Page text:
Joint Pan Can Be Caused by Many Things

main of Joint Pan Can Be Caused by Many Things

Pain in a joint may develop in the joint capsule, the lining of the bone (periosteum), the bone, or the lining of the joint (synovium). The cartilage within the joints that cushion movement and stress have no nerves and cannot cause pain by themselves. Joint pain does not necessarily arise within the joint. The pain may actually be due to a problem in a structure nearby, such as a bursa, ligament, tendon, bone, or muscle. It can even be referred pain from an internal organ or a distant part of a nerve, which feels like it is coming from the joint.

There are several disease mechanisms which can cause pain within the joint. Disease and degeneration can develop as a result of inflammation, infection, wear and tear over time, acute injury, or the accumulation of crystals in the soft tissues of the joints. Here are some examples of these pathological processes.

1 - Inflammatory diseases

Inflammatory diseases include the auto-immune disorders such as rheumatoid arthritis and lupus. The reaction generally involves the synovial membrane, which lines the inside of the joint. Lymphocytes and plasma cells have been converted by the disease from protectors to attackers, infiltrating the synovium. The membrane swells and becomes ragged. A process called neovascularization creates erratic, deviant blood vessels. The swollen joint lining can cause erosion of the bone and cartilage within the joint, which becomes red, swollen, and painful.

2 - Infections

Infection can develop within the closed space of a joint, usually from bacteria, viruses, or even fungi brought in by blood from an infection elsewhere. Occasionally the disease occurs after a puncture of the joint with subsequent contamination. The microbes, generally a bacteria called Staphylococcus aureus, lodge in the synovium where the devastating pathological changes occur rapidly. The membrane is destroyed in places, replaced by fibrous scar tissue. The infection usually involves just one joint, generally the knee. It becomes very red, hot, and swollen with associated systemic symptoms like fever, chills, and body aches. The source of the infection may be an abscess far removed from the knee or the source may never be found. Treatment needs to be started quickly in order to prevent permanent damage to the joint.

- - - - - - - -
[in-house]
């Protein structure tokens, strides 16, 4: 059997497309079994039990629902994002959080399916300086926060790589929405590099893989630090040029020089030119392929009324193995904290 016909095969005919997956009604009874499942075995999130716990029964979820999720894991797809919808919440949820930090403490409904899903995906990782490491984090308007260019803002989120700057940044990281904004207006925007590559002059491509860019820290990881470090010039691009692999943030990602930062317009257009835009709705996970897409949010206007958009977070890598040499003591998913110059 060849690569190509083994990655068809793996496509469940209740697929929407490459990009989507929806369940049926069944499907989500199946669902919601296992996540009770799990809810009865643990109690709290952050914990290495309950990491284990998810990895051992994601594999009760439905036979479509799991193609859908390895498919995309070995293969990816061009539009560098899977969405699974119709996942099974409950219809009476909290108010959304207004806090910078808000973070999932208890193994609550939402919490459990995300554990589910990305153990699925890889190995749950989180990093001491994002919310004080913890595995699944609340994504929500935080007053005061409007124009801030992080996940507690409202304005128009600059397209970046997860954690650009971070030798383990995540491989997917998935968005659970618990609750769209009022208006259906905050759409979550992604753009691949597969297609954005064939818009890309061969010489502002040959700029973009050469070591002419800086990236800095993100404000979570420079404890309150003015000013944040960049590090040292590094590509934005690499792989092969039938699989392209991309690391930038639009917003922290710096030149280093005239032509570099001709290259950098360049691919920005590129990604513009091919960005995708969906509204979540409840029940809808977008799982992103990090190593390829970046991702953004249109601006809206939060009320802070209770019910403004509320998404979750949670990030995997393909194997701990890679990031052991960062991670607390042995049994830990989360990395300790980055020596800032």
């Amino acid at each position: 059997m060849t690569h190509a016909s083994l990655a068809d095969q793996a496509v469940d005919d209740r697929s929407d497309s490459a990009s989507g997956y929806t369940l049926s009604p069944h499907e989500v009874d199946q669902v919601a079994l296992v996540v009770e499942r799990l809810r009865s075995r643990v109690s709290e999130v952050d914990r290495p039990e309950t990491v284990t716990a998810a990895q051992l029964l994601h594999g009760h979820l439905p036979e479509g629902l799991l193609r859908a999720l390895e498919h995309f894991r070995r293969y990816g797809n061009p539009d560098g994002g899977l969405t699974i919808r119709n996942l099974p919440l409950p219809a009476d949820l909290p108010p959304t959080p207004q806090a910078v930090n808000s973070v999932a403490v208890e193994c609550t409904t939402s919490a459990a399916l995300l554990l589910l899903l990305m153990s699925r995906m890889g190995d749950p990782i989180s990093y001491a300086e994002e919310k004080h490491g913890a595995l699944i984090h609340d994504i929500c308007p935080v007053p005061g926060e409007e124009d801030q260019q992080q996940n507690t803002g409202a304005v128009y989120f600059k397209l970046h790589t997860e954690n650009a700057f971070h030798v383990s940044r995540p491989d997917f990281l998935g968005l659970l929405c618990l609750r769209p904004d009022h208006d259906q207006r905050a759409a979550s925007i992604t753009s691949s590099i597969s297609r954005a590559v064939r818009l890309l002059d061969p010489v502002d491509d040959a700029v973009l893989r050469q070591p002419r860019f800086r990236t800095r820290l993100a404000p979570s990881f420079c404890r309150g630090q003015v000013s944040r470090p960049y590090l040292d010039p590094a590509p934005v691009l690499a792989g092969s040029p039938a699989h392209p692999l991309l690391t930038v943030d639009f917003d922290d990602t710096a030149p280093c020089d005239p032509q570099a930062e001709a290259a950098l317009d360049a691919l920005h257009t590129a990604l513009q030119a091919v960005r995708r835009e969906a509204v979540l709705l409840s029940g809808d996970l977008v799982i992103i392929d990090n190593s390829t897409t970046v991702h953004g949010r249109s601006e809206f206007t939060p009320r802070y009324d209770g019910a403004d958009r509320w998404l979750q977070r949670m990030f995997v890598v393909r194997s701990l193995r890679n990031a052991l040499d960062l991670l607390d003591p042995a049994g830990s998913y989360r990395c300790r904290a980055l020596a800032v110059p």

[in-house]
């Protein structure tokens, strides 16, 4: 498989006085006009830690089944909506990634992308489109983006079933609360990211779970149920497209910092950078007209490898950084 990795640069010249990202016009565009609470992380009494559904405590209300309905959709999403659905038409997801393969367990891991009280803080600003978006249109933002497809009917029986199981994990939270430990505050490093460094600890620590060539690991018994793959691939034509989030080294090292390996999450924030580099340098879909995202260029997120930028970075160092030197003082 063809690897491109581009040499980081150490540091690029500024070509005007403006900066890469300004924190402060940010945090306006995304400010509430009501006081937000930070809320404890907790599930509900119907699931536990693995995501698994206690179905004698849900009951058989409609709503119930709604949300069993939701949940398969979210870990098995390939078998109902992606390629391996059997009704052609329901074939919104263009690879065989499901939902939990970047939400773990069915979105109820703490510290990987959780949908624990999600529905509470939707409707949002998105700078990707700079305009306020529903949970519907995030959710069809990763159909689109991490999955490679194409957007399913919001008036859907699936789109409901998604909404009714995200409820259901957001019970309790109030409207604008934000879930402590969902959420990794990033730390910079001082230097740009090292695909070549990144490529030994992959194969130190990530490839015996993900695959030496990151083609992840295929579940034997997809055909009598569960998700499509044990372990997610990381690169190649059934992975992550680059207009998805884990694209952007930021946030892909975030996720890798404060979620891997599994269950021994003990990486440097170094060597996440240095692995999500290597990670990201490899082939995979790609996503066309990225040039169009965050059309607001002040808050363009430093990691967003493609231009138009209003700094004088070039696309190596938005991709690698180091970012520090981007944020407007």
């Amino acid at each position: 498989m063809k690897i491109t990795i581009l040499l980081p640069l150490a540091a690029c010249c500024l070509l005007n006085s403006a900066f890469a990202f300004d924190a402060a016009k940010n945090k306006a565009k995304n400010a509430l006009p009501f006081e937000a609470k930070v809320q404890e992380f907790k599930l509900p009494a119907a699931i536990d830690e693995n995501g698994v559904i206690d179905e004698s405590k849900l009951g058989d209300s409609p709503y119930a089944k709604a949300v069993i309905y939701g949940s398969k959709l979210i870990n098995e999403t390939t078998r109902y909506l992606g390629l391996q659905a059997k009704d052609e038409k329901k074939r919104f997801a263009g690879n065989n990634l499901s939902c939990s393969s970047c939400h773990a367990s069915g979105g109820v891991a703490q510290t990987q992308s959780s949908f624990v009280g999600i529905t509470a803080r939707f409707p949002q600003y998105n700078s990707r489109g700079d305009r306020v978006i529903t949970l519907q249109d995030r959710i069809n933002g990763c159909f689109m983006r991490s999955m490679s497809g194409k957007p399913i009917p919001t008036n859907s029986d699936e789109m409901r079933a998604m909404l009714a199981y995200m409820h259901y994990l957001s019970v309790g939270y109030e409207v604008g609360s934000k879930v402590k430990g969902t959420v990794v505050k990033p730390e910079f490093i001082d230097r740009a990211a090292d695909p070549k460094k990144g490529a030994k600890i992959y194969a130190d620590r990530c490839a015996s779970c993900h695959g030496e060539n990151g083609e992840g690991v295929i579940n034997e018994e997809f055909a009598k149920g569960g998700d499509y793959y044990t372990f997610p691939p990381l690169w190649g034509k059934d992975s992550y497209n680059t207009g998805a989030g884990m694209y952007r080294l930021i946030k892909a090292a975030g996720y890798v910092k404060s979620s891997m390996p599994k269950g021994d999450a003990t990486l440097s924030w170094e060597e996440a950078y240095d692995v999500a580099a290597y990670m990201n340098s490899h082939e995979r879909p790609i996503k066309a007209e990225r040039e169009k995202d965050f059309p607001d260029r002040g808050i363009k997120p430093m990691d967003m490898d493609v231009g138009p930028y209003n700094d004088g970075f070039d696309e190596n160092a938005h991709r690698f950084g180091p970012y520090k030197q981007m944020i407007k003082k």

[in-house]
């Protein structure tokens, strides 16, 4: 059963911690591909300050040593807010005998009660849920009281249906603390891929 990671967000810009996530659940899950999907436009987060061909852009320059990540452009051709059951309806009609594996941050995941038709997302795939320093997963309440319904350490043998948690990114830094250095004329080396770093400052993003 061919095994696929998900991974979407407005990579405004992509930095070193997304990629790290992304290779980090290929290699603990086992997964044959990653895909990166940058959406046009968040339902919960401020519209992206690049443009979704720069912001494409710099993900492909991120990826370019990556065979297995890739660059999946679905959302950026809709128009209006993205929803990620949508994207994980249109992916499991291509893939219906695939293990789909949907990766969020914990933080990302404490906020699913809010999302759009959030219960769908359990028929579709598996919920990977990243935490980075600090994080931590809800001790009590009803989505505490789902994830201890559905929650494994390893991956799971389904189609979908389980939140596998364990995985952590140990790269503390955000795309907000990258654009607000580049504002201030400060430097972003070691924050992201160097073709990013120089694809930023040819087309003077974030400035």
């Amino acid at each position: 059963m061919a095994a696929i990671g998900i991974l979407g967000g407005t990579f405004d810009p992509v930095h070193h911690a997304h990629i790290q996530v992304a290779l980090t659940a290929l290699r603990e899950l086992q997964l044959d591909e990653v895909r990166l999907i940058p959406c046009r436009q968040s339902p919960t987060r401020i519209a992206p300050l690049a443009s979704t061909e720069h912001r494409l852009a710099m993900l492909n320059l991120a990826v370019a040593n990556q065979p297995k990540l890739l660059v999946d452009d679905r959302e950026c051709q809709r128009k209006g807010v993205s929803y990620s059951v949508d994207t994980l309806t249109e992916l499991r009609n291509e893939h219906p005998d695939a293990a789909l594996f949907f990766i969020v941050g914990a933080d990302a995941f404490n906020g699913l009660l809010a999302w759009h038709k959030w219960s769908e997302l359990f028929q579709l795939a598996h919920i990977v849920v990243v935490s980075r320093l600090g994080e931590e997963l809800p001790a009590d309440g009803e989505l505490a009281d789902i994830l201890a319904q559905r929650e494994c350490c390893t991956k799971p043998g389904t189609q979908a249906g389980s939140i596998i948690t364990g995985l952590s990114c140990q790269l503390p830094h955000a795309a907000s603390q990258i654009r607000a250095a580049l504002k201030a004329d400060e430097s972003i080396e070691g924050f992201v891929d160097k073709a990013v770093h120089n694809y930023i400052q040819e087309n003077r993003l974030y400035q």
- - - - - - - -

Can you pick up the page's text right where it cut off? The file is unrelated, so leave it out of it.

3 - Osteoarthritis

Degeneration of the joint develops in almost everyone who leads an active life. This is usually called osteoarthritis and is the commonest form of arthritis. Millions of people experience the pain of osteoarthritis every day. The major problem is the wear and tear on the cartilages, usually in the knees, hands, spine, and hips. The cartilages erode away over the years, especially in athletes, farm workers, or anyone who spends a lot of time walking, running, and working with their hands. The damage cannot be reversed, producing pain and tenderness, swelling, stiffness, and decreased range of motion in the joint. The joint can also be noisy with crackling and crunching sounds. Treatment targets symptoms. In more serious cases, joint replacement may be necessary.

4 - Physical Injury

Trauma can also cause devastating injuries to joints. Damage is often extensive, requiring surgical repair. Minor trauma, such as a sprain or contusion, is usually self-healing. Repetitive injuries, as seen in athletes, like football and soccer players, accumulate damage, leading to early development of degenerative arthritis. Some trauma, especially associated with lacerations, even if there does not appear to be penetration of the joint, are treated with antibiotics.

5 - Gout

Crystal deposits in the soft tissue, as in gout and pseudogout, produce an extremely red, swollen, angry appearing joint. Gout occurs when uric acid levels in the blood get too high. It usually manifests in the MCP joint of the big toe. Causes include kidney disease, excessive alcohol intake, a diet high in purine containing foods, and genetic disorders. Pseudogout, which is caused by crystals, generally presents with a red, hot, swollen knee. These crystals are found in the knees of over 50% of elderly people, yet only a small percentage develop the disease.

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